We form emotional connections with these people and with their family unit. I think that the emphasis on the family structure is really one of the things that allows Life in Pieces to explore more emotional topics without them becoming too heavy-handed or forced. Nothing about the significant moments — the confessions of love, the break-ups, the grief, the pain — in this show feels unearned. The show is extremely good at crafting short stories that cause us to engage and connect, while also leaving us with a feeling of attachment to the characters. What more could you possibly hope for?


2. The cast itself is hilarious, including all of the kids.

There is no doubt that this cast is immensely talented. There is not a weak link in the show, and with the structure of Life in Pieces, all of the characters have the chance to interact with and have stories with the other characters. Even though a lot of the stories will focus on one "family unit" per story — whether Tim/Heather and their kids, Jen/Greg and their infant daughter, Matt/Colleen, or John/Joan (Dianne Wiest) — everyone gets the chance to interact with characters outside of their particular unit. Take, for example, an episode where the men of the family units went camping together, or the episode where Matt becomes Sophia's soccer coach. One of the reasons that this show works is because its story structure is so unique. But Life In Pieces doesn't let its unique premise serve as a roadblock. Instead of using the four separate storylines to... well, for lack of a better word, "separate" the characters, it actually uses this structure to bring them together.

There aren't a whole lot of scenes in which the entire cast is together, but the show has really discovered where its actors excel and places them with other actors in the cast who can play off those particular abilities. Stories between Jen and the other women work so well because Zoe Lister-Jones' comedic strength is in her impeccable dry wit. The young and precocious Giselle Eisenberg can hold her own among the adults. Her storylines are some of my favorite, because she has the sass and comedic delivery of someone three times her age. All of the kids, really, have their own comedic talents — Holly J. Barrett plays the exasperated teenager to perfection, and Niall Cunningham's Tyler is the perfect blend of awkward and self-aware. He is able to hold his own in scenes with guest star Josh Groban, which is impressive.

Truly everyone in the cast has their own blend of unique humor, whether self-deprecating, dry, over-the-top, or more physical (Dan Bakkendahl, Thomas Sadoski, and Colin Hanks are great at this) in nature, there is no doubt that the cast of Life in Pieces just clicks.

1. It’s the family-centric ensemble comedy we’ve been waiting for.

There are not many family comedies left on television these days. As I was trying to think of some that aren't Modern Family, I had to pause and really think. The vast majority of shows I watch feature an element of "family" — but that family is not literal; it's figurative. You have the loft in New Girl, the friends in Crazy Ex-Girlfriend, the co-workers in Younger, the neighbors in The Big Bang Theory, etc. But what makes Life in Pieces so special is that is a show about a family that could very well be any of ours. Moreover, this CBS show is a true ensemble comedy. Though Jane the Virgin is a family-unit centered show, Jane will always be the primary focus. The thing about ensembles these days is that not many of them really ARE ensembles. There is still nearly always a lead character with whom we associate the title of "protagonist." Everyone else, generally, plays a supporting role to this hero or heroine.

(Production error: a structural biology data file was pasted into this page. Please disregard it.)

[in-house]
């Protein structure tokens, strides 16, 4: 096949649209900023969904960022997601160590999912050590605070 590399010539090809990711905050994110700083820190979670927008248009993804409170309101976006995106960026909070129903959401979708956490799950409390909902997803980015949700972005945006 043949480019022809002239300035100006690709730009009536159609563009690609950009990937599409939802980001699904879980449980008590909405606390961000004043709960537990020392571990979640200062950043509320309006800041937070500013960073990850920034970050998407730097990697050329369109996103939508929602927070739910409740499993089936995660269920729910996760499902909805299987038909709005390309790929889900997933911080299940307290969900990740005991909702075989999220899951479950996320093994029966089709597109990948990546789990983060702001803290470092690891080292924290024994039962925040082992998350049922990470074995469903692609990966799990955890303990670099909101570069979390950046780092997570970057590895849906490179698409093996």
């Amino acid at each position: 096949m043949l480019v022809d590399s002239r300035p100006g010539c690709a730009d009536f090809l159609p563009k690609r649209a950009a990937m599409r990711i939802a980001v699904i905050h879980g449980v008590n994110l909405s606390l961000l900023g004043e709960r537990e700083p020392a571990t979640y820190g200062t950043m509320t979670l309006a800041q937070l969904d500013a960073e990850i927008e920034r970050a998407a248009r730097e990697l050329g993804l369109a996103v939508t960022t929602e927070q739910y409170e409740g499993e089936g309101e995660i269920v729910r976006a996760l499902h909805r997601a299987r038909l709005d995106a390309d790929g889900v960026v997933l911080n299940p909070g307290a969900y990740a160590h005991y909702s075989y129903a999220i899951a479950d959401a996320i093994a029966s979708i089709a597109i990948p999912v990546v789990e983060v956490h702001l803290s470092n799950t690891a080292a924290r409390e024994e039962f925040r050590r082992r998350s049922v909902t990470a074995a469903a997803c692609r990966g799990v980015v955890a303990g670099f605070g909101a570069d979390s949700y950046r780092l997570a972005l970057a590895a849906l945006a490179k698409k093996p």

But not this show. Though there are a patriarch and matriarch of the family (much like there was in Parenthood), this show has no main character. No one family is elevated more than another, and the characters are all given their own stories and screentime. The focus on four miniature stories is what really elevates this idea of an ensemble. Sometimes one character will not be in one or more of the stories in an episode, and that's okay. The show functions so well within its context that there is no need for the writers to show more favor to one character or family unit over another.

I love this about Life in Pieces. I really do. The ability of the writers to not only write really concise and good short stories and somehow string them together to form cohesive episodes is amazing to me. Add in the fact that they manage to cultivate humor and heart in every episode, and you can see why this has quickly become a go-to feel-good comedy for me this year.

Check out Life in Pieces if you haven't yet! Catch up on the season, and watch new episodes on CBS Thursday nights at 8:30 PM, right after The Big Bang Theory!

1 comment:

  1. I'm glad to see someone giving Life in Pieces the respect it deserves. It's a great show that knows how to be sentimental without being sappy while providing excellent moments of humor and a family of characters I've come to enjoy watching. I hope it doesn't get cancelled. At most, I see the show lasting for three seasons.